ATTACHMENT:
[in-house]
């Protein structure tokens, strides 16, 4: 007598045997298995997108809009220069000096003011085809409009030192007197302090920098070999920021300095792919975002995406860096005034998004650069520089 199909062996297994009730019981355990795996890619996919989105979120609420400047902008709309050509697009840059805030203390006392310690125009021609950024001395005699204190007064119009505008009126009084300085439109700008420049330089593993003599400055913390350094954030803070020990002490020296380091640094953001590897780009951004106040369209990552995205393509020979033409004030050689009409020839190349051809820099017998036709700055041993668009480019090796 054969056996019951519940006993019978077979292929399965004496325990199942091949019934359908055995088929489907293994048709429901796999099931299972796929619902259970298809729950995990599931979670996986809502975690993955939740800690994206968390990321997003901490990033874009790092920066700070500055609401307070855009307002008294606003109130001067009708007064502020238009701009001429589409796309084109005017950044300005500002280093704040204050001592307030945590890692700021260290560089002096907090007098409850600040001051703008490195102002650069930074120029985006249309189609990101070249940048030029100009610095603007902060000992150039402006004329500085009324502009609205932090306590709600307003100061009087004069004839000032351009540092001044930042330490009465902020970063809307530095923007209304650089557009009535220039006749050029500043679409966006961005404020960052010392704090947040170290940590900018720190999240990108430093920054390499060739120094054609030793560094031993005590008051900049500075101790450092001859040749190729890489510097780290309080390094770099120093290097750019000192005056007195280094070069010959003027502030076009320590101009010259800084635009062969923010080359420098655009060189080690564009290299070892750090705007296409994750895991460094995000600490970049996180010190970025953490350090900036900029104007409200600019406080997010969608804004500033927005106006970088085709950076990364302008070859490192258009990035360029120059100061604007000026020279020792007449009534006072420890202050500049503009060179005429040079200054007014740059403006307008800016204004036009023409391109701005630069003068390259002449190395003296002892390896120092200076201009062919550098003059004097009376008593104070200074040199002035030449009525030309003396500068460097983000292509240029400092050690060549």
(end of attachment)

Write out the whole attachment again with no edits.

[in-house]
């Protein structure tokens, strides 16, 4: 007598045997298995997108809009220069000096003011085809409009030192007197302090920098070999920021300095792919975002995406860096005034998004650069520089 199909062996297994009730019981355990795996890619996919989105979120609420400047902008709309050509697009840059805030203390006392310690125009021609950024001395005699204190007064119009505008009126009084300085439109700008420049330089593993003599400055913390350094954030803070020990002490020296380091640094953001590897780009951004106040369209990552995205393509020979033409004030050689009409020839190349051809820099017998036709700055041993668009480019090796 054969056996019951519940006993019978077979292929399965004496325990199942091949019934359908055995088929489907293994048709429901796999099931299972796929619902259970298809729950995990599931979670996986809502975690993955939740800690994206968390990321997003901490990033874009790092920066700070500055609401307070855009307002008294606003109130001067009708007064502020238009701009001429589409796309084109005017950044300005500002280093704040204050001592307030945590890692700021260290560089002096907090007098409850600040001051703008490195102002650069930074120029985006249309189609990101070249940048030029100009610095603007902060000992150039402006004329500085009324502009609205932090306590709600307003100061009087004069004839000032351009540092001044930042330490009465902020970063809307530095923007209304650089557009009535220039006749050029500043679409966006961005404020960052010392704090947040170290940590900018720190999240990108430093920054390499060739120094054609030793560094031993005590008051900049500075101790450092001859040749190729890489510097780290309080390094770099120093290097750019000192005056007195280094070069010959003027502030076009320590101009010259800084635009062969923010080359420098655009060189080690564009290299070892750090705007296409994750895991460094995000600490970049996180010190970025953490350090900036900029104007409200600019406080997010969608804004500033927005106006970088085709950076990364302008070859490192258009990035360029120059100061604007000026020279020792007449009534006072420890202050500049503009060179005429040079200054007014740059403006307008800016204004036009023409391109701005630069003068390259002449190395003296002892390896120092200076201009062919550098003059004097009376008593104070200074040199002035030449009525030309003396500068460097983000292509240029400092050690060549």